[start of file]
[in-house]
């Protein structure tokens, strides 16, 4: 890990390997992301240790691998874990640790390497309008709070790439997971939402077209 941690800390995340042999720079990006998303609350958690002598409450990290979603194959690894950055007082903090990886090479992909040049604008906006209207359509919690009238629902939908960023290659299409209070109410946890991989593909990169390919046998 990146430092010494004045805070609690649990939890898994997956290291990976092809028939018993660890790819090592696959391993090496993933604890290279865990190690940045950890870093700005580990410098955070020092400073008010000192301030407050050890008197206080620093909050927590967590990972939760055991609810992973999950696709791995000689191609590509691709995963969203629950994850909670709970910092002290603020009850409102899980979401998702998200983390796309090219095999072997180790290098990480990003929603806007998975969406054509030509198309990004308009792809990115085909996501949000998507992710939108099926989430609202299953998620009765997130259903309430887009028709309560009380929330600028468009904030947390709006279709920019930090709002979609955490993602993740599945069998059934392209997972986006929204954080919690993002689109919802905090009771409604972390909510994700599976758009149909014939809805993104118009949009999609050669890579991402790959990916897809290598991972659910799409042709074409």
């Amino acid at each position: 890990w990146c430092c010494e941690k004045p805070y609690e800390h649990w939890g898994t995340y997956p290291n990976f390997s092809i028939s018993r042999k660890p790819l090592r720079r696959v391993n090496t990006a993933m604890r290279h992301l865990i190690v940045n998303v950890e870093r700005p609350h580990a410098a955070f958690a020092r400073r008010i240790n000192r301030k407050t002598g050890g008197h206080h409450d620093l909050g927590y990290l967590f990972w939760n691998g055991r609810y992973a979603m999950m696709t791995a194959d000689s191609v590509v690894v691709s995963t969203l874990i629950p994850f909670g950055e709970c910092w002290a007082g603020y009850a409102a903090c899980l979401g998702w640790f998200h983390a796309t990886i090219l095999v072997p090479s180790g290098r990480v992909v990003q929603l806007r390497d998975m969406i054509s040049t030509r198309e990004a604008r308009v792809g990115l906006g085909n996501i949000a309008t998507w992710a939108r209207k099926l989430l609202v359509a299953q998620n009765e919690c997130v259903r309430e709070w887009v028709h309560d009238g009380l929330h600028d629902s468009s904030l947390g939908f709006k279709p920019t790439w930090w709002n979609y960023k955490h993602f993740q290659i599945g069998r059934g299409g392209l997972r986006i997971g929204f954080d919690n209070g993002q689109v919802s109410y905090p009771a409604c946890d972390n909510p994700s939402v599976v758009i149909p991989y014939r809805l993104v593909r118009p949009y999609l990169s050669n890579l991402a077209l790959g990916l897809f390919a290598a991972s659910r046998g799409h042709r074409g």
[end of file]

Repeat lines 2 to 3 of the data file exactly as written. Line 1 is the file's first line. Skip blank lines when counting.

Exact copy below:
């Protein structure tokens, strides 16, 4: 890990390997992301240790691998874990640790390497309008709070790439997971939402077209 941690800390995340042999720079990006998303609350958690002598409450990290979603194959690894950055007082903090990886090479992909040049604008906006209207359509919690009238629902939908960023290659299409209070109410946890991989593909990169390919046998 990146430092010494004045805070609690649990939890898994997956290291990976092809028939018993660890790819090592696959391993090496993933604890290279865990190690940045950890870093700005580990410098955070020092400073008010000192301030407050050890008197206080620093909050927590967590990972939760055991609810992973999950696709791995000689191609590509691709995963969203629950994850909670709970910092002290603020009850409102899980979401998702998200983390796309090219095999072997180790290098990480990003929603806007998975969406054509030509198309990004308009792809990115085909996501949000998507992710939108099926989430609202299953998620009765997130259903309430887009028709309560009380929330600028468009904030947390709006279709920019930090709002979609955490993602993740599945069998059934392209997972986006929204954080919690993002689109919802905090009771409604972390909510994700599976758009149909014939809805993104118009949009999609050669890579991402790959990916897809290598991972659910799409042709074409």
């Amino acid at each position: 890990w990146c430092c010494e941690k004045p805070y609690e800390h649990w939890g898994t995340y997956p290291n990976f390997s092809i028939s018993r042999k660890p790819l090592r720079r696959v391993n090496t990006a993933m604890r290279h992301l865990i190690v940045n998303v950890e870093r700005p609350h580990a410098a955070f958690a020092r400073r008010i240790n000192r301030k407050t002598g050890g008197h206080h409450d620093l909050g927590y990290l967590f990972w939760n691998g055991r609810y992973a979603m999950m696709t791995a194959d000689s191609v590509v690894v691709s995963t969203l874990i629950p994850f909670g950055e709970c910092w002290a007082g603020y009850a409102a903090c899980l979401g998702w640790f998200h983390a796309t990886i090219l095999v072997p090479s180790g290098r990480v992909v990003q929603l806007r390497d998975m969406i054509s040049t030509r198309e990004a604008r308009v792809g990115l906006g085909n996501i949000a309008t998507w992710a939108r209207k099926l989430l609202v359509a299953q998620n009765e919690c997130v259903r309430e709070w887009v028709h309560d009238g009380l929330h600028d629902s468009s904030l947390g939908f709006k279709p920019t790439w930090w709002n979609y960023k955490h993602f993740q290659i599945g069998r059934g299409g392209l997972r986006i997971g929204f954080d919690n209070g993002q689109v919802s109410y905090p009771a409604c946890d972390n909510p994700s939402v599976v758009i149909p991989y014939r809805l993104v593909r118009p949009y999609l990169s050669n890579l991402a077209l790959g990916l897809f390919a290598a991972s659910r046998g799409h042709r074409g």